I’m only scratching the surface there. We see other old faces too, including a couple of stray Bridgeburners. There’s no denying that the second half of the book is action packed. I loved the dry wit that peppered the exchanges between Onrack and Trull Sengar. I loved seeing Cotillion in action with his titular rope! It was good to see more exploration and explanation of certain warrens and their fates and interconnectedness, though some of it had to be read twice to make my head stop spinning. I took a lot of satisfaction from the conclusion as well, chaotic and bittersweet (and sort of anti-climactic, but honestly, in a fitting way) though it was. Contrary to Memories of Ice, where some of the best moments centered around battle, most of the deeply affecting parts of House of Chains are subdued, such as reflections from the Malazan soldiers en route to Raraku.

It was just lacking some of that Malazan magic. I couldn’t get into a lot of the dithering that went on at Sha’ik’s camp, important dithering though it may have been. I am tired of Crokus, or Cutter, and though he’d started to show some personality in Deadhouse Gates it’s certainly missing in action here; worse, he’s dragged Apsalar down with him (though she does feature in one of my favourite scenes with Cotillion). I’m really ready for their story to be over. I wish the introduction of the Tiste Liosan had been half as interesting as it promised to be, but sadly they remain little more than haughty caricatures throughout the book. I also think the author addressed some serious topics, namely rape and female genital mutilation, in a way that had the potential to be powerful but never got there. The acts themselves were written sensitively but there was no space for the emotional fallout to actually take place, and while I certainly wouldn’t go so far as to say it trivialised the issues, if the emotional impact beyond the act itself wasn’t going to be written out was it really necessary to include them in the first place? Of course, this is a series, and perhaps it is necessary to be patient and allow time for things to play out in the sequels.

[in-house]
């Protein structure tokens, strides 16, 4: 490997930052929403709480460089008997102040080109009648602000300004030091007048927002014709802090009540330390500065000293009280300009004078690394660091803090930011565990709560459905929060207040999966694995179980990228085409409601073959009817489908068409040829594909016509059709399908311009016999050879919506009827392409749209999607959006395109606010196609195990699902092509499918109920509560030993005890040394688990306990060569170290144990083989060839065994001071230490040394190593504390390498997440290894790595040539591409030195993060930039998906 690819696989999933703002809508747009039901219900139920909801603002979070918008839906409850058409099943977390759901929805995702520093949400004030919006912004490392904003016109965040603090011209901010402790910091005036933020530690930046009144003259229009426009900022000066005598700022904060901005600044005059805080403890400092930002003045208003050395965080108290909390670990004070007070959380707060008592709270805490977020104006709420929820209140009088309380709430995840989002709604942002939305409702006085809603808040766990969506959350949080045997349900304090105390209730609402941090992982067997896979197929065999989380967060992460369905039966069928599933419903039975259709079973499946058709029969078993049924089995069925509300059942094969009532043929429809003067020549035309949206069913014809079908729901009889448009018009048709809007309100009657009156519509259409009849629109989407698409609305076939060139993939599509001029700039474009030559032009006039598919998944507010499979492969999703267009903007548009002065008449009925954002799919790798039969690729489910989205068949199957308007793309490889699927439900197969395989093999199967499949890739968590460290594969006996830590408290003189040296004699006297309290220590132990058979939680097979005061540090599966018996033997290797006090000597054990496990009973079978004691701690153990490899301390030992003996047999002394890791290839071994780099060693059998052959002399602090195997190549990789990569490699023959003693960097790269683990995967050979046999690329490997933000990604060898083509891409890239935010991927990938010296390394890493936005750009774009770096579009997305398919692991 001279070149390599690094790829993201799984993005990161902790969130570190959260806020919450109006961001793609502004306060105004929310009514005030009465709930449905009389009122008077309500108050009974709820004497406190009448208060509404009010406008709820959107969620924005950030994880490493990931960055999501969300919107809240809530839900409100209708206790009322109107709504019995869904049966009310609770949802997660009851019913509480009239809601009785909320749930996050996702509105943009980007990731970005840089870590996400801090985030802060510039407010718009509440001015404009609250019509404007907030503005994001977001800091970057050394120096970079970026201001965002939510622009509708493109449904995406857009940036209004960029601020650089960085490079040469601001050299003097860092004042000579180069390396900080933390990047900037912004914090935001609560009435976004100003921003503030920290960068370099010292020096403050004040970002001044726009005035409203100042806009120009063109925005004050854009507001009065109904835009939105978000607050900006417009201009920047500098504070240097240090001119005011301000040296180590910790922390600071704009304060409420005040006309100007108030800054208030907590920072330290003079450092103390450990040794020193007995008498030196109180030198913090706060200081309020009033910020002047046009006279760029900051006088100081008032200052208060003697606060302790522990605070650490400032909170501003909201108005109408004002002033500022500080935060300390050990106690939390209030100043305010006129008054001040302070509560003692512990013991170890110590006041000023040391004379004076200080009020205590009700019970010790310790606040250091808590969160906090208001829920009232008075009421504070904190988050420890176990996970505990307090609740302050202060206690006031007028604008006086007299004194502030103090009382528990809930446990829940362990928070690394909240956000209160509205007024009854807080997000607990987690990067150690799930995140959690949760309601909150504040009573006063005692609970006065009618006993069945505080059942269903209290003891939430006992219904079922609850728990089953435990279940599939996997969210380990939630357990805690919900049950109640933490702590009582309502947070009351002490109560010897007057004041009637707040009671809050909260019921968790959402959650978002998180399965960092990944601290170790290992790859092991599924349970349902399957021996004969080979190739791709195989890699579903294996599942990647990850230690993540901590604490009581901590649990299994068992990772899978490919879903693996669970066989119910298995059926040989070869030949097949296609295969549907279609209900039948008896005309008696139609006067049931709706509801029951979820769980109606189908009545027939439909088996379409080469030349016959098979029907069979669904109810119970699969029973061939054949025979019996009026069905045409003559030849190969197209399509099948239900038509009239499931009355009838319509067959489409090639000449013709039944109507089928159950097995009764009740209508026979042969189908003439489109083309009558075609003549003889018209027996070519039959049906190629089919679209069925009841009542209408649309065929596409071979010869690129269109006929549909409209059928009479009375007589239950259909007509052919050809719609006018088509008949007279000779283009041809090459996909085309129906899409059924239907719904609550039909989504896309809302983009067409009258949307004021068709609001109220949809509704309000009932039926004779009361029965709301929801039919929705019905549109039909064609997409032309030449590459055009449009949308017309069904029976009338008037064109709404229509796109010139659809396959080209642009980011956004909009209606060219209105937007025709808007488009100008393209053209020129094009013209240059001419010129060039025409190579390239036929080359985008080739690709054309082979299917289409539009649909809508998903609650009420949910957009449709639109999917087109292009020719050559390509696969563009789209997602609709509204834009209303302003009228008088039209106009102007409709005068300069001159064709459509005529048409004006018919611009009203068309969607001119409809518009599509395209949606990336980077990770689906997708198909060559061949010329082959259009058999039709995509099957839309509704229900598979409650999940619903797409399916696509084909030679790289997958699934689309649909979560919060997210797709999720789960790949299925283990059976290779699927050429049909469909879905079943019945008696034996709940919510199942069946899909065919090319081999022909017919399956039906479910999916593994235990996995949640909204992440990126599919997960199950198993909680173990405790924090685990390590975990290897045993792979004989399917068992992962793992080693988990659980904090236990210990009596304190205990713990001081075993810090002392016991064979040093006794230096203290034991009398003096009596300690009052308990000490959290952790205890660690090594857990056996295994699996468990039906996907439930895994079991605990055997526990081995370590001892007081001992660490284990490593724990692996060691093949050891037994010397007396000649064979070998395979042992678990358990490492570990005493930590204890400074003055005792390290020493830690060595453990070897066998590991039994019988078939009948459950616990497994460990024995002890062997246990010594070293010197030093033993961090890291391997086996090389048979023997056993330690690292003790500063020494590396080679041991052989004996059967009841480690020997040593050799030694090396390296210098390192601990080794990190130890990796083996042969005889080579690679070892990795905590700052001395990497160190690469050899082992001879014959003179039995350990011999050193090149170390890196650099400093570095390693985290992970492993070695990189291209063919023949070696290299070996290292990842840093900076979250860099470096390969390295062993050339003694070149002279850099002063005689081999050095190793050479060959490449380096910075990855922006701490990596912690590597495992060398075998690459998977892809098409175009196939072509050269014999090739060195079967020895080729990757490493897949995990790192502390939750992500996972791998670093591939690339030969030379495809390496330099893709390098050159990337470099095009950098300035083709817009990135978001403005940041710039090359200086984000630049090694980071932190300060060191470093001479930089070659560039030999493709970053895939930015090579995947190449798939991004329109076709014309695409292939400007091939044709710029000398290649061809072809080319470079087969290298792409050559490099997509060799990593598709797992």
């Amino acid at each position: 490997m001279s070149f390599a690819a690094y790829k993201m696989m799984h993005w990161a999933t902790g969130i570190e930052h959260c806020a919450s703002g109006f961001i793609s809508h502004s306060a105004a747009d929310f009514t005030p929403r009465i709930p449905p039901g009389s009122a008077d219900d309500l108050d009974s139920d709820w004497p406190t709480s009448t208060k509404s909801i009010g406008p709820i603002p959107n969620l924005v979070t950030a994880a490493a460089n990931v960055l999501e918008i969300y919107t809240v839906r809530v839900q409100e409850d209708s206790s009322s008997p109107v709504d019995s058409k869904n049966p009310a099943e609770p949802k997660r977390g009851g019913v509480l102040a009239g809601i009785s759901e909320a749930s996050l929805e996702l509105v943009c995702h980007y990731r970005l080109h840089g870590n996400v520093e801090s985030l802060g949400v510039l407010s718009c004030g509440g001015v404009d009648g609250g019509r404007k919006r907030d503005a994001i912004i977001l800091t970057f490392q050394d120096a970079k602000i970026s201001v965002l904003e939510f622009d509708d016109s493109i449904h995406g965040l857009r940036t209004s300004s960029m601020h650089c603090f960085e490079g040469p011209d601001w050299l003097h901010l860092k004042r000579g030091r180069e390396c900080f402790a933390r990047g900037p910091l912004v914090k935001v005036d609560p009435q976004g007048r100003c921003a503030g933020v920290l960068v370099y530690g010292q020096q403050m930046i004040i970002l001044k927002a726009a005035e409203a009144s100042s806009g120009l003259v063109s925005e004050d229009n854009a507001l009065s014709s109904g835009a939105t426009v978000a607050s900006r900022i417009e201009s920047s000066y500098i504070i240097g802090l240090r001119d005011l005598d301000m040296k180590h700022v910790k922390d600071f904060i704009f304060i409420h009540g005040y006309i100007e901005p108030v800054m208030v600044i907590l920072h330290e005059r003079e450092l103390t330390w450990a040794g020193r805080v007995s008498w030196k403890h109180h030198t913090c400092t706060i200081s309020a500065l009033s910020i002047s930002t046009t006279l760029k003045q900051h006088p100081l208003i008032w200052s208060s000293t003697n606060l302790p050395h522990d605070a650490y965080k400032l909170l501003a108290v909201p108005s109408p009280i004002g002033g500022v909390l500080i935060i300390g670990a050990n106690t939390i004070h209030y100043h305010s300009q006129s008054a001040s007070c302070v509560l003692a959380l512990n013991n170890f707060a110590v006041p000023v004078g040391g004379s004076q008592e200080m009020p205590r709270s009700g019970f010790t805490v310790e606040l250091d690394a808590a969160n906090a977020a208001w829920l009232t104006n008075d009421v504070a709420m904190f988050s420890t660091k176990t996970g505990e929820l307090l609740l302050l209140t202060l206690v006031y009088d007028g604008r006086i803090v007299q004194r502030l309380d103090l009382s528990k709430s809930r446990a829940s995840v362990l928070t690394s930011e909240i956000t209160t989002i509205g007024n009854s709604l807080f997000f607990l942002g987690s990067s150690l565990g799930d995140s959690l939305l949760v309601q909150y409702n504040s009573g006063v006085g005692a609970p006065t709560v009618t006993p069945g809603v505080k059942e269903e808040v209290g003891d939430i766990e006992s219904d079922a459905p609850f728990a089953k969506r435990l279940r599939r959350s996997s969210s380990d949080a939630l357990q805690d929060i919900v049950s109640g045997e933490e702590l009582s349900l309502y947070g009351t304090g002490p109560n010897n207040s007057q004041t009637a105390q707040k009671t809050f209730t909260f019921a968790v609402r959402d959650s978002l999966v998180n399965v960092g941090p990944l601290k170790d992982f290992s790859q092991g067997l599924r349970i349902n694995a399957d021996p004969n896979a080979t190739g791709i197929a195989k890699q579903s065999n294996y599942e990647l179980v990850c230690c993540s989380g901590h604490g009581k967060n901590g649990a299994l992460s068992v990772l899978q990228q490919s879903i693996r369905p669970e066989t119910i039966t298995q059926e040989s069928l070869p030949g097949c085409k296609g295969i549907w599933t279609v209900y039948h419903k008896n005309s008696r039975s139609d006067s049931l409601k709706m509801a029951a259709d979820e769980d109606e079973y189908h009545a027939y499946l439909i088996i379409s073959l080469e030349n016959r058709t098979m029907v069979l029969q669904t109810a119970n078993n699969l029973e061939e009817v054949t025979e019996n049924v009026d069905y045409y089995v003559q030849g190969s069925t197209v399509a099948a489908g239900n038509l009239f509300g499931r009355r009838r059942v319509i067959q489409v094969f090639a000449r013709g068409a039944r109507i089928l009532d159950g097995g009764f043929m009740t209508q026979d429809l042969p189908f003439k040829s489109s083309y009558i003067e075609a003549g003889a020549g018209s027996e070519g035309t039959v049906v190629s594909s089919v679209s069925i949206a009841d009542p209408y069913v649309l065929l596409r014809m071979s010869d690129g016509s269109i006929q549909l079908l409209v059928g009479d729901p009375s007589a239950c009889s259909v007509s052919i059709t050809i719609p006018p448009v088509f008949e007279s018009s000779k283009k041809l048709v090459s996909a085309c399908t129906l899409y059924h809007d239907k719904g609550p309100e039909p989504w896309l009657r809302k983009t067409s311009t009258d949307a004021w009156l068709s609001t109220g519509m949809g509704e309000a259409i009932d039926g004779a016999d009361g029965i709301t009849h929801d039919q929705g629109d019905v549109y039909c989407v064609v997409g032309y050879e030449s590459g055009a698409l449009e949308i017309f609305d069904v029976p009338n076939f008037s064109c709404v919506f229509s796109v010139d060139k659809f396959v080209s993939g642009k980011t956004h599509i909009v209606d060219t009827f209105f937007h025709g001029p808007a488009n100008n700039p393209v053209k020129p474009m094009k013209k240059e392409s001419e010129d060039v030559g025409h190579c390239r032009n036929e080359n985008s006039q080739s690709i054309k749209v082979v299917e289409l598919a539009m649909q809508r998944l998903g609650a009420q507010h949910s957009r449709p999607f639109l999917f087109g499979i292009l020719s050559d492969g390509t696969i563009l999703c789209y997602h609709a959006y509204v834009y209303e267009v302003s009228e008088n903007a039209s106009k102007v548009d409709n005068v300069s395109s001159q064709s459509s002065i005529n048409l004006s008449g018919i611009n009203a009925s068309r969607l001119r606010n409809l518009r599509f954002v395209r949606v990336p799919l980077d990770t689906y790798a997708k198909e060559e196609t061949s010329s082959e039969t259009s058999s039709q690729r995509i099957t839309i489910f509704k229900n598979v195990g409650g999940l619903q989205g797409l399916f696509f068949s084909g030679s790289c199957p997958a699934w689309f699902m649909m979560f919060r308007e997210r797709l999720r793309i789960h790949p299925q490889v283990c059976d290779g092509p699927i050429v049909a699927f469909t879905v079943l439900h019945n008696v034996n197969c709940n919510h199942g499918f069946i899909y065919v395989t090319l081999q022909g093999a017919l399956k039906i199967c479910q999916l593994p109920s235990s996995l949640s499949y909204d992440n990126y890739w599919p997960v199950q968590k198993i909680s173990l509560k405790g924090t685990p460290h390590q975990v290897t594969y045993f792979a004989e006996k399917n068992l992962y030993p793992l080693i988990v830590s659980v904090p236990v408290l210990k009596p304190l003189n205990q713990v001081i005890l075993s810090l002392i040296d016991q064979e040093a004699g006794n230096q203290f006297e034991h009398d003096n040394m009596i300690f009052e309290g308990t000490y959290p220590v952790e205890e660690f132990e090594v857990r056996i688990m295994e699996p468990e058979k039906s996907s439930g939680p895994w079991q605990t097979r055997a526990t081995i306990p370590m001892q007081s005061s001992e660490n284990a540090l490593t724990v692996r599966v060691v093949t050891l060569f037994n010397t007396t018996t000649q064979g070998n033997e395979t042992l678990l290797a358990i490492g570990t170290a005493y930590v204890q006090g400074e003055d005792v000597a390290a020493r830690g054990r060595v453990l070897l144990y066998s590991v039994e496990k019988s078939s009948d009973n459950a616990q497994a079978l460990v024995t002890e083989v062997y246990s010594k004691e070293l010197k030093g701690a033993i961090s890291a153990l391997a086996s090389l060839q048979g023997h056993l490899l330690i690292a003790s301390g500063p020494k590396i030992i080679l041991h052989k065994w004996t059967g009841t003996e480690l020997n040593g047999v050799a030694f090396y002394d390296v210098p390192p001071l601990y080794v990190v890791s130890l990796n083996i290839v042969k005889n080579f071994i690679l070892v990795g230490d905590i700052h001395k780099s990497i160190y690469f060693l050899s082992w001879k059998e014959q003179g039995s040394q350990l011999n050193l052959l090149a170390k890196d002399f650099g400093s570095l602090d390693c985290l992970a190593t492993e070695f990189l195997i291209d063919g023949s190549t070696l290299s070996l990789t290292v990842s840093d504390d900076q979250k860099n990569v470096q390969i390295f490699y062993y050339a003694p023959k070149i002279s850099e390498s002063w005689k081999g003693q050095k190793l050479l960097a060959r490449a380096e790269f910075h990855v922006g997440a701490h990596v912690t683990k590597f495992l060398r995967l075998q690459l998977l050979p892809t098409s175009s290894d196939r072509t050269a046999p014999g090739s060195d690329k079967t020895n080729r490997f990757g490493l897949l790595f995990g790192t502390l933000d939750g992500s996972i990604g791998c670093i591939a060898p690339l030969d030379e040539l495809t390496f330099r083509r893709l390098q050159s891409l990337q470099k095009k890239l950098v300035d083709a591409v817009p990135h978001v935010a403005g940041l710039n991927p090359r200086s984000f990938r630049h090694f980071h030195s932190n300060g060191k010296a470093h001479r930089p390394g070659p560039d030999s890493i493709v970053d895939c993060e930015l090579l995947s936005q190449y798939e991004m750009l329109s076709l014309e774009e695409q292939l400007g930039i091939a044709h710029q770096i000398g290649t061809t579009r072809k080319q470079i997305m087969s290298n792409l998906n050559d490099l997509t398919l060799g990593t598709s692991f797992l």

I wish Erikson could have kept the 5-star run going; nonetheless, this is still a really solid and enjoyable entry in the series, well-deserving of your attention. I go on to Midnight Tides with undiminished enthusiasm, but the hope that Malazan will wring my heart again the way it did with Memories of Ice.

Memories of Ice (Malazan Book of the Fallen, #3) by Steven Erikson


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I can see a pattern developing with Erikson’s books. I get to the last quarter of the book and start desperately wishing it were longer, even if it’s a thousand-page tome. With Memories of Ice, though, I have to say the pacing was damn near perfect — as was everything else.

After a prologue that covers two massive events in the history of the Malazan world, and which had me completely hooked all by itself, we return to Genabackis a couple of months after the events of Gardens of the Moon. Dujek’s outlawed Host, including the beloved Bridgeburners, are determined to forge an alliance with the forces of Caladan Brood and Anomander Rake, and together take on the Pannion Seer and his army of religious zealots and cannibalistic peasants. Their first goal is to ride to the aid of the soon to be besieged city of Capustan, but the alliance between such recent enemies is fraught with problems — like the little girl, Silverfox, who houses the soul that was once Tattersail, and is the centre of a tug-of-war over whether she’s too dangerous to live. I was also pleased to see Toc the Younger make an interesting return to the mortal world and quite literally trip over one of my favourite characters to date, Tool, sparking off an odd fellowship and a journey back to civilisation in the absolute strangest of company.